After months of online learning, students at Prince George’s County Public Schools will have the option to return to some in-person learning next month. Dr. Monica Goldson, the school system’s CEO, broke down the details at a county council meeting Thursday.

Elementary school, special education and high school senior students will return to some in-person classes on April 8, and grades 7 through 11 will return on April 15, Goldson told the county council Thursday. Students will only be in the classroom for two days of the week and spend the remainder online.

“Transitioning back to that hybrid model allows the opportunity for us to address any social-emotional issues that our students were experiencing,” Goldson said.

Students whose last names begin with letters A through J will report to school Mondays and Tuesdays, and students with last names beginning with K through Z will attend in-person classes on Thursdays and Fridays. This method will allow school populations to be cut by at least 50 percent than normal on any given day, Goldson said.

[With PGCPS set to return to classrooms in April, some teachers worry for their safety]

However, attending in-person classes is optional, as parents can choose whether to send their children back or not. So far, over 40,000 students — about 32 percent of the PGCPS student body — have signed on for in-person learning, Goldson told the county council.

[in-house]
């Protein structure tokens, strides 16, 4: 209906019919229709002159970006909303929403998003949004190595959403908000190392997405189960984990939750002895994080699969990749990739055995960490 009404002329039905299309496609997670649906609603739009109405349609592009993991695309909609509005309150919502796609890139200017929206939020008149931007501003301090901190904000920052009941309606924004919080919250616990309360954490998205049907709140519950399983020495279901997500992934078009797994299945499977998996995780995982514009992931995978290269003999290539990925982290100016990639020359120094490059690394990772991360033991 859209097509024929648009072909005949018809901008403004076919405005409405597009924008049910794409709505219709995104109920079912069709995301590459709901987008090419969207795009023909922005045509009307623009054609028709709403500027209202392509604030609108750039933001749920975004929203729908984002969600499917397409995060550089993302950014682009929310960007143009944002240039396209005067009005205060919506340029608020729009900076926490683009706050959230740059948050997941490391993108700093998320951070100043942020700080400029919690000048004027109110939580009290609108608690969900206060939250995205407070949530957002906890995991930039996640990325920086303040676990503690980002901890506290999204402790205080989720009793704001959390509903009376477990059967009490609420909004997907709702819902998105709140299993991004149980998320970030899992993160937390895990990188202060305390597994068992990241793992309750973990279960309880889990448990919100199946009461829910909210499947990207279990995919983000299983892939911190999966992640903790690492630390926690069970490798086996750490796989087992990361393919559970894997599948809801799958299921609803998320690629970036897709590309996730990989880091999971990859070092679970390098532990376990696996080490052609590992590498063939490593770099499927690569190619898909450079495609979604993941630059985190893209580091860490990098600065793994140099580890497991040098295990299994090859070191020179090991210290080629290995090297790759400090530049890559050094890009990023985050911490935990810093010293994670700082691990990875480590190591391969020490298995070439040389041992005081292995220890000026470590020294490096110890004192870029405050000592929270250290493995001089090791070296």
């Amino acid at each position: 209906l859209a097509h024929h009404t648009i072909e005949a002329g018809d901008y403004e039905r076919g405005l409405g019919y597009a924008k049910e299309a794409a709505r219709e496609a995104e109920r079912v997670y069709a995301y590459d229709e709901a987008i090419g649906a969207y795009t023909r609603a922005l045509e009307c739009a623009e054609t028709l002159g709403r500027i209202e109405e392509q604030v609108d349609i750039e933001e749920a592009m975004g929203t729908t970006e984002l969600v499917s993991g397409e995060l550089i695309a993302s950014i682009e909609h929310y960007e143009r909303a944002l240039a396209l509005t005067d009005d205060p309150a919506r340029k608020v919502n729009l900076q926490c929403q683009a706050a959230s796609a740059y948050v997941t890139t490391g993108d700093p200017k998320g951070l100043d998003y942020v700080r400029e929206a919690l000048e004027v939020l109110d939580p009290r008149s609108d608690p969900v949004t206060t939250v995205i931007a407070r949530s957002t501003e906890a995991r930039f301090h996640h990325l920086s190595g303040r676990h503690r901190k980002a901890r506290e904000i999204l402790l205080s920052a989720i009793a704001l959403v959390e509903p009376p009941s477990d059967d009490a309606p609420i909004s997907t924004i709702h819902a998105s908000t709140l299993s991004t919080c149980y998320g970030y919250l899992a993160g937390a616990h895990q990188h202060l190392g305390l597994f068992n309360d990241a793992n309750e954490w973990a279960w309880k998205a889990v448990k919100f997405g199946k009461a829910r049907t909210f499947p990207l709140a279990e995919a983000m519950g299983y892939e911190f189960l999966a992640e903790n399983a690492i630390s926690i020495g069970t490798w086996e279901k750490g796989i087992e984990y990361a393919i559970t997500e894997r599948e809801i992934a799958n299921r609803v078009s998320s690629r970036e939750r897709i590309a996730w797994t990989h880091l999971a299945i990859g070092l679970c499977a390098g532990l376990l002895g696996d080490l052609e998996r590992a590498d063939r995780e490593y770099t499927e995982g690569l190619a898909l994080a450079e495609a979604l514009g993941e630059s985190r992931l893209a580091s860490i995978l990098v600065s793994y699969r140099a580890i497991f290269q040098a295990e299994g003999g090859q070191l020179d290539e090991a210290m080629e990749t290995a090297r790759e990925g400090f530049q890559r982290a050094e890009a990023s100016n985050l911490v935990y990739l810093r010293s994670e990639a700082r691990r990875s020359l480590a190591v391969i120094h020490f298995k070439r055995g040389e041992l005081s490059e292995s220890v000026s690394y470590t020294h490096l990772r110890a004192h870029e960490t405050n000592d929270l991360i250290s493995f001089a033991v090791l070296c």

In preparation for next month, teachers — many of whom are now vaccinated — returned to schools on Wednesday for the first time since the pandemic started to complete professional development training, Goldson said. Hallways now have social distancing signage, and Goldson said bottled water will be available in lieu of water fountains, which have been turned off.

There will also be a COVID-19 compliance committee in each school building to ensure adherence to safety measures. In addition to rapid tests, “care rooms” will be available for any student or faculty who is exposed to the virus or displays symptoms.

Bus transportation will still be offered, but capacity will be limited to 21 students. Many parents, Goldson said, answered in a questionnaire that they would opt to bring their children to school instead.

The April 8 return date diverges from state directives to have students return to a form of in-person learning by March 1. However, Goldson told the county council she’s been in contact with the state superintendent about the county’s reopening plan.

“While we fully understand that the change of moving to in-person learning was not the choice that all of our families made,” Goldson told the county council. “I am grateful that we are going to be able to provide some support and services to 42,000 families who have made the decision to return.”